From the perspective of the team of Lenovo, or other teams I've worked with, I think this comes across in variety of ways -- a tendency to ask "why," and to pull investigative threads as far as I can take them to find kernels of insight and opportunity; connecting dots on opportunities that others might not see, either due to differences in experiences or skills, or perhaps simply from being locked into a particular point of view for a while; and the entrepreneurial / lean mindset of having a vision of what an opportunity looks like in future state, and how I could fashion iterative incremental steps to walk and test in that direction without wasting time or money.  

In more practical terms, I think I foster creativity and innovation by presenting lumps of clay that I have fashioned as mental models of opportunities, and I invite my colleagues to react to it and help me shape what it can become. We all tend to thrive off of this process because I like to make it fun, playful and very collaborative, where I make it clear that I know I don't know everything (unfortunately a unique leadership style at times, ha!) and that I want their input in how to realize these opportunities.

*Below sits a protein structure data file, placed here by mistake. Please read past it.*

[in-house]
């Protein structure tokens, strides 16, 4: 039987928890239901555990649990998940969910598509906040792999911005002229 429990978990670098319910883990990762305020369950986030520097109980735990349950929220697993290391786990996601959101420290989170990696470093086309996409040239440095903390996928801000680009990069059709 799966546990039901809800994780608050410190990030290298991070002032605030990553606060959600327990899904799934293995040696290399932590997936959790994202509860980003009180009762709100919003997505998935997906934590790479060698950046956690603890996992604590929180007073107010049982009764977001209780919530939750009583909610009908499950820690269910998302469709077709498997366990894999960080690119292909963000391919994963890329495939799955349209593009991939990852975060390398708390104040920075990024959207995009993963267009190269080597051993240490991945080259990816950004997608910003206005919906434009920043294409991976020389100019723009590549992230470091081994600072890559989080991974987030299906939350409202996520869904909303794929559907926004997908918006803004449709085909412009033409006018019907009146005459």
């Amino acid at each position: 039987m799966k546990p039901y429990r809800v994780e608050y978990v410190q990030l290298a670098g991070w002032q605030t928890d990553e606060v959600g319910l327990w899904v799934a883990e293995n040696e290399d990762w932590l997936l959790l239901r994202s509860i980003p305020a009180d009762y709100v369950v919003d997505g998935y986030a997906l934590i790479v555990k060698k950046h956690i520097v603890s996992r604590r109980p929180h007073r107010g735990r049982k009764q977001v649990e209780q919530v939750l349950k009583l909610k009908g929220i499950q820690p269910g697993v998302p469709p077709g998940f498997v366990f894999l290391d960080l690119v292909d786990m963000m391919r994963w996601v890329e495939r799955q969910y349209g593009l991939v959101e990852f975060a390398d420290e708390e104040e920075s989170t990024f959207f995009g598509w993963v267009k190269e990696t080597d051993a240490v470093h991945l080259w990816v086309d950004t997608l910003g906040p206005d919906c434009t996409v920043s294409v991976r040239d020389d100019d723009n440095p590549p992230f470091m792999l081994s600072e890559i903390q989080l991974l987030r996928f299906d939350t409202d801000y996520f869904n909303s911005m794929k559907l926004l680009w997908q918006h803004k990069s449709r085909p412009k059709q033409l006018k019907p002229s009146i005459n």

AI and ML continue to radically transform the world we live in, and the products we are building - but how much of Data Science do you really need to know as a PM?

You can get by at an abstract level of understanding built up from work experience and intellectual curiosity (reading, asking questions, etc).  I don't think you need to get a masters degree in these domains, for example.  

It's incumbent on the PM to be able to describe the "what" and the "why" -- and the nitty gritty of the "how," meaning the actual algorithms, models, tools and techniques that are employed are really up to the data scientists and engineers.